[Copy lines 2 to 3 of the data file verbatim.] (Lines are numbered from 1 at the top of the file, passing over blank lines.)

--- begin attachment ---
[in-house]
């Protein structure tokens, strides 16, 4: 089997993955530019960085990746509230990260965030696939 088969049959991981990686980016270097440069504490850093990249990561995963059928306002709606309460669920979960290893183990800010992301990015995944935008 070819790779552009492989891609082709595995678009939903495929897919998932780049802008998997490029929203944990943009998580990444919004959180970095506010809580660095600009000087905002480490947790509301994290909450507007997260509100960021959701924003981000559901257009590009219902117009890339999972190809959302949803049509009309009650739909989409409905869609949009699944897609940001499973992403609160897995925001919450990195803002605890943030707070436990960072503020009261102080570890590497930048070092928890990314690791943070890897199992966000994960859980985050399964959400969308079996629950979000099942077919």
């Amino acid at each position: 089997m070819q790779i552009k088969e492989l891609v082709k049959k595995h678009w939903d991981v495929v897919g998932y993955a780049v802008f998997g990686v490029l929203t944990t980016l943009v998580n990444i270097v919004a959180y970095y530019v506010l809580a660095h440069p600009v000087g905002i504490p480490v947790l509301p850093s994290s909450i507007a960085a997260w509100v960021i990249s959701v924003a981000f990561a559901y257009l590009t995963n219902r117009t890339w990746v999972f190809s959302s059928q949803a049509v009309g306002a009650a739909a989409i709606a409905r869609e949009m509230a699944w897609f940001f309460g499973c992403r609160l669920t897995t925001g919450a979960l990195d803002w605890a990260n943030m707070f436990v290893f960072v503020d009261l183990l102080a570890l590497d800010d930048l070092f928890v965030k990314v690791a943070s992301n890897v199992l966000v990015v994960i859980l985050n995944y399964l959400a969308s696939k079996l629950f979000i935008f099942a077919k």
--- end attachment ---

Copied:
């Protein structure tokens, strides 16, 4: 089997993955530019960085990746509230990260965030696939 088969049959991981990686980016270097440069504490850093990249990561995963059928306002709606309460669920979960290893183990800010992301990015995944935008 070819790779552009492989891609082709595995678009939903495929897919998932780049802008998997490029929203944990943009998580990444919004959180970095506010809580660095600009000087905002480490947790509301994290909450507007997260509100960021959701924003981000559901257009590009219902117009890339999972190809959302949803049509009309009650739909989409409905869609949009699944897609940001499973992403609160897995925001919450990195803002605890943030707070436990960072503020009261102080570890590497930048070092928890990314690791943070890897199992966000994960859980985050399964959400969308079996629950979000099942077919």
């Amino acid at each position: 089997m070819q790779i552009k088969e492989l891609v082709k049959k595995h678009w939903d991981v495929v897919g998932y993955a780049v802008f998997g990686v490029l929203t944990t980016l943009v998580n990444i270097v919004a959180y970095y530019v506010l809580a660095h440069p600009v000087g905002i504490p480490v947790l509301p850093s994290s909450i507007a960085a997260w509100v960021i990249s959701v924003a981000f990561a559901y257009l590009t995963n219902r117009t890339w990746v999972f190809s959302s059928q949803a049509v009309g306002a009650a739909a989409i709606a409905r869609e949009m509230a699944w897609f940001f309460g499973c992403r609160l669920t897995t925001g919450a979960l990195d803002w605890a990260n943030m707070f436990v290893f960072v503020d009261l183990l102080a570890l590497d800010d930048l070092f928890v965030k990314v690791a943070s992301n890897v199992l966000v990015v994960i859980l985050n995944y399964l959400a969308s696939k079996l629950f979000i935008f099942a077919k």